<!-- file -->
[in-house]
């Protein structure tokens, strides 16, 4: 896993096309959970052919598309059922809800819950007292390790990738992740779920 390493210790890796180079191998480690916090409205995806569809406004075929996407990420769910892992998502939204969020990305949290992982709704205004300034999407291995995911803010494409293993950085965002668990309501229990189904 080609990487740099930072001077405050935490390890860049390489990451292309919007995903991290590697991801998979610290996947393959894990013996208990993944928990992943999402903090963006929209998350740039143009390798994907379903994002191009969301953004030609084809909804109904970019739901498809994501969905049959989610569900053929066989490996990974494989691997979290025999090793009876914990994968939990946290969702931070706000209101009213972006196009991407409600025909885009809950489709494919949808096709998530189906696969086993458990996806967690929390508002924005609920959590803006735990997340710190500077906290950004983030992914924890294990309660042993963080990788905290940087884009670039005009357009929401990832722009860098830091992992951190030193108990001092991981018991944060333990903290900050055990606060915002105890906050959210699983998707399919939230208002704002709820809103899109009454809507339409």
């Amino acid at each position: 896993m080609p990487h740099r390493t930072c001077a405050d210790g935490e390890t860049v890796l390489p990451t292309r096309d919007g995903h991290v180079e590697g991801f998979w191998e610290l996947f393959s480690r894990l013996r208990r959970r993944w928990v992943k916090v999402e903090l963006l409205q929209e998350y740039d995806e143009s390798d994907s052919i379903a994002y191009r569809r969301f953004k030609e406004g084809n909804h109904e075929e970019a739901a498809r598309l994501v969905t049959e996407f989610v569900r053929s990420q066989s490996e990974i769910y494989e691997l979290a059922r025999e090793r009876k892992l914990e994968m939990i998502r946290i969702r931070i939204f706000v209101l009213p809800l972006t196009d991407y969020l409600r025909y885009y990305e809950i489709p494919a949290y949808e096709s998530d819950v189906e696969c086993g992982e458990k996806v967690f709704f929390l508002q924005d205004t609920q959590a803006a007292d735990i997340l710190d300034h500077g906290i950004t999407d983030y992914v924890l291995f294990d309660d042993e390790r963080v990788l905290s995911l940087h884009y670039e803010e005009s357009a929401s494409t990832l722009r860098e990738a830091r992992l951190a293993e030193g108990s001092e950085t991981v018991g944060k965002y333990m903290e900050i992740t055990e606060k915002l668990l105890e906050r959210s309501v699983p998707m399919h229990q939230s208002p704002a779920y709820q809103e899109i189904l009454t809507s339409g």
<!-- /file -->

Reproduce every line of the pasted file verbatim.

[in-house]
């Protein structure tokens, strides 16, 4: 896993096309959970052919598309059922809800819950007292390790990738992740779920 390493210790890796180079191998480690916090409205995806569809406004075929996407990420769910892992998502939204969020990305949290992982709704205004300034999407291995995911803010494409293993950085965002668990309501229990189904 080609990487740099930072001077405050935490390890860049390489990451292309919007995903991290590697991801998979610290996947393959894990013996208990993944928990992943999402903090963006929209998350740039143009390798994907379903994002191009969301953004030609084809909804109904970019739901498809994501969905049959989610569900053929066989490996990974494989691997979290025999090793009876914990994968939990946290969702931070706000209101009213972006196009991407409600025909885009809950489709494919949808096709998530189906696969086993458990996806967690929390508002924005609920959590803006735990997340710190500077906290950004983030992914924890294990309660042993963080990788905290940087884009670039005009357009929401990832722009860098830091992992951190030193108990001092991981018991944060333990903290900050055990606060915002105890906050959210699983998707399919939230208002704002709820809103899109009454809507339409």
């Amino acid at each position: 896993m080609p990487h740099r390493t930072c001077a405050d210790g935490e390890t860049v890796l390489p990451t292309r096309d919007g995903h991290v180079e590697g991801f998979w191998e610290l996947f393959s480690r894990l013996r208990r959970r993944w928990v992943k916090v999402e903090l963006l409205q929209e998350y740039d995806e143009s390798d994907s052919i379903a994002y191009r569809r969301f953004k030609e406004g084809n909804h109904e075929e970019a739901a498809r598309l994501v969905t049959e996407f989610v569900r053929s990420q066989s490996e990974i769910y494989e691997l979290a059922r025999e090793r009876k892992l914990e994968m939990i998502r946290i969702r931070i939204f706000v209101l009213p809800l972006t196009d991407y969020l409600r025909y885009y990305e809950i489709p494919a949290y949808e096709s998530d819950v189906e696969c086993g992982e458990k996806v967690f709704f929390l508002q924005d205004t609920q959590a803006a007292d735990i997340l710190d300034h500077g906290i950004t999407d983030y992914v924890l291995f294990d309660d042993e390790r963080v990788l905290s995911l940087h884009y670039e803010e005009s357009a929401s494409t990832l722009r860098e990738a830091r992992l951190a293993e030193g108990s001092e950085t991981v018991g944060k965002y333990m903290e900050i992740t055990e606060k915002l668990l105890e906050r959210s309501v699983p998707m399919h229990q939230s208002p704002a779920y709820q809103e899109i189904l009454t809507s339409g």